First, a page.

Mostly unknown and often overlooked, the Molise region is one of the most interesting areas for those in quest of off the beaten track itineraries in Italy.
The landscape is often rugged, wild and mostly beautiful. For centuries, life in this area of Italy has been tough, and the relative isolation is what makes Molise so special and a region where one can really have a taste of authentic Italy.
No crowds of tourists and hardly any symbol of the globalisation here. In many small villages, like enchanting Pesche, locals still look at visitors coming from outside with curiosity and astonishment, offering one of the warmest welcome you can ever get.
Molise also hosts a couple of beautiful, little known archaeological sites: the stunning roman ruins of Sepino and the smaller, but nonetheless awesome, sanctuary in Pietrabbondante.
Perched on a hill at about 1000 meters (3280 feet) above sea level, the site dates back to the 2nd Century B.C. and its style is a mix of classic Greek architecture with latin elements deriving from the Romans.
For centuries, the archaeological site of Pietrabbondante was abandoned and buried under rubbles until 1857, when it was rediscovered and the excavating began.
The well preserved theatre, overlooking the valley, is breathtaking and wandering through its beautiful settings it’s not hard to see why it was chosen as a sanctuary. The very few people around make the place all the most impressive, and silence enhances its beauty.
The cavea – as the Romans called the seating section of the theatre – could host up to 2,500 spectators and the acoustic is said to be excellent.
I wander through the ruins and I can’t help wondering how amazing it would be to see a performance in Pietrabbondante, in a setting as striking – albeit far smaller – as the Arena in Verona or other ancient theatres in Europe.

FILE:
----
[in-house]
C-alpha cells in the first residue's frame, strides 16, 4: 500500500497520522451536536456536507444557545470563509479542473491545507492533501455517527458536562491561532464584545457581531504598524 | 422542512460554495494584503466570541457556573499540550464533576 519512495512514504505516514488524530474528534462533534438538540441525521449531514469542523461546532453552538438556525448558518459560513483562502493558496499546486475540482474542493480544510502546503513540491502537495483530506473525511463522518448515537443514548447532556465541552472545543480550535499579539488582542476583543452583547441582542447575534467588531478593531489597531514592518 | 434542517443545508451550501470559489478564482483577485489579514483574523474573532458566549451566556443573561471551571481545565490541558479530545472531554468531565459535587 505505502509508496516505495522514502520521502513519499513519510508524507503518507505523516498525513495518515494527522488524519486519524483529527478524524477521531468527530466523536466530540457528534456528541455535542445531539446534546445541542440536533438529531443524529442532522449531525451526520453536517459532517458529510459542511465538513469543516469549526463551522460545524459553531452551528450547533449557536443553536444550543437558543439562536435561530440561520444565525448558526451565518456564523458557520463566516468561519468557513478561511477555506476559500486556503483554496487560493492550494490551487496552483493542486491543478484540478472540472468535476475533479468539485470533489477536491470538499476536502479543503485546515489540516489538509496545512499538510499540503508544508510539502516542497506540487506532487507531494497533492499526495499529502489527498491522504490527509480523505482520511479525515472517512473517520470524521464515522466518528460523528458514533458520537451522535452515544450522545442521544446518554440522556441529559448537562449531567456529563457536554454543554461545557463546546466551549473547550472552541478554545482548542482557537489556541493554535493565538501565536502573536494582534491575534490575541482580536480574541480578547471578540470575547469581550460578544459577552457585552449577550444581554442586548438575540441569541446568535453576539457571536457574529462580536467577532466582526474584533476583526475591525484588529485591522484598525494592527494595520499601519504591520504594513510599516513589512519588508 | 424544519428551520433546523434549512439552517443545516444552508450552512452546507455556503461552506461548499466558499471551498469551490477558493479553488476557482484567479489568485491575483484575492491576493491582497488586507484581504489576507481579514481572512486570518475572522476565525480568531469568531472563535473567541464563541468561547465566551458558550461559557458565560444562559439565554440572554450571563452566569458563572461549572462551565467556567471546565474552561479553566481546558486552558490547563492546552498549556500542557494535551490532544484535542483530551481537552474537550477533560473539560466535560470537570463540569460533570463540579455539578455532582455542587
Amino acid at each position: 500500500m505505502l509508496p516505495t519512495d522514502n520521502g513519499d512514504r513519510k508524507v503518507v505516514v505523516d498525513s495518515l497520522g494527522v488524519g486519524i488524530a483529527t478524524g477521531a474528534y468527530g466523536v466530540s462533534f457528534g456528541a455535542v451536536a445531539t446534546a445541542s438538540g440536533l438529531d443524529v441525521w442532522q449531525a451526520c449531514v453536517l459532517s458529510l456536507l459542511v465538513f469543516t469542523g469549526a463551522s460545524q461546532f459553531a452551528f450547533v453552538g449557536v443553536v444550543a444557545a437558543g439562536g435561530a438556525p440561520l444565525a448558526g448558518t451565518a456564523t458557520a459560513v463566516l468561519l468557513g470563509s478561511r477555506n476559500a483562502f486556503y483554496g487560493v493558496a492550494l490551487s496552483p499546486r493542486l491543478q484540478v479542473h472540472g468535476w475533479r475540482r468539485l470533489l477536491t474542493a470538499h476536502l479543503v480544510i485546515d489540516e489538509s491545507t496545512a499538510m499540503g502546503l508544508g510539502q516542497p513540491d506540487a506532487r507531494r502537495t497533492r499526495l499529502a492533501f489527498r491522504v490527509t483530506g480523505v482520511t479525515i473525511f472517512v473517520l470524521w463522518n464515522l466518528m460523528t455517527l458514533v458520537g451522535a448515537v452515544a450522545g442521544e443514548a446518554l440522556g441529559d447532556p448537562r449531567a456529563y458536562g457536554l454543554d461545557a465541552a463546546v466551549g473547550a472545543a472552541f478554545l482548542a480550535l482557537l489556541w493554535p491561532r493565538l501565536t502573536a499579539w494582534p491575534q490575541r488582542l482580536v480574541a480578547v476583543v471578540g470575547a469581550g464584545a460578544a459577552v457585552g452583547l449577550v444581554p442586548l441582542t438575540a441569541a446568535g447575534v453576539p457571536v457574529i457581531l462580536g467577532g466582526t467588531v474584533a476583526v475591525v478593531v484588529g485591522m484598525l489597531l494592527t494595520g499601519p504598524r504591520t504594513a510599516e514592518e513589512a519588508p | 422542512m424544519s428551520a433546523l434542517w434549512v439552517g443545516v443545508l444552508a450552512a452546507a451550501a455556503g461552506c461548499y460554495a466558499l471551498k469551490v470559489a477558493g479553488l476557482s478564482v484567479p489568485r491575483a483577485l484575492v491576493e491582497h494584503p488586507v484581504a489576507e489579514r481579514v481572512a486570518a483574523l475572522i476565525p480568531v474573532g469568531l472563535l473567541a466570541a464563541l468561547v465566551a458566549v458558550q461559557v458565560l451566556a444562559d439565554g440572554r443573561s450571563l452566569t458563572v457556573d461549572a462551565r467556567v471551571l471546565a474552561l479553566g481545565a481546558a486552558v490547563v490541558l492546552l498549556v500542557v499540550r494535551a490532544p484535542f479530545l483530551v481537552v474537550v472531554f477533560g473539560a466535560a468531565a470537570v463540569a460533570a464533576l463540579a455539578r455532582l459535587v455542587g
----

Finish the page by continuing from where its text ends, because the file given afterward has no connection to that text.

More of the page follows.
Ignored for too long, the Molise region well deserves more attention by tourists. Still, a part of me hopes it will remain a little jewel for amateurs, afraid as I am of the devastating effects that mass tourism can do.
Note: Special thanks to Antonella and Barak of Kolidur Travel Club for the invitation to discover more of this beautiful region. As always, opinions and emotions are my own.
8 thoughts on “Pietrabbondante, Stunning Archaeological Site in Molise (Italy)”
Very nice post!!!! Molise is a like a little treasure in the middle of italy…..
True, Molise is quite special and unlikely other well-known Italian regions. It has an unspoilt beauty which I loved.
Molise is full of hidden gems, and Pietrabbondante is one of them. I visited it last summer and absolutely loved the lovely quiet streets and the stunning view of the valleys and mountains around. Thank you for the great post!
What a wonderful place to explore. Looks like you had it almost all to yourself too. Perfect!
Yes, that’s one of the perks of off-beaten places. Lots of beauty and no crowds 🙂
Simon, we also love exploring the lesser-visited archaeological sites, so I appreciate this pointer. Your closing comment about your desire for this area to get more attention while at the same time avoiding mass tourism echoed my thoughts as we recently enjoyed an afternoon in the ancient city of Salona, along Croatia’s Dalmatian Coast. There’s so much potential there, and we were surprised to be the only visitors, but there was something magical about having the amphitheater all to ourselves for a quiet picnic.
I’m so glad you share my views on the dilemma between wishing an awesome are would be better known (especially thinking of the benefits that could derive to the local community) and dreaming of it remaining off-beaten and almost unspoilt.
I haven’t been to the Dalmatian Coast and had never heard of the ancient city of Salona. Thanks for the tip. Another great place to add on the list.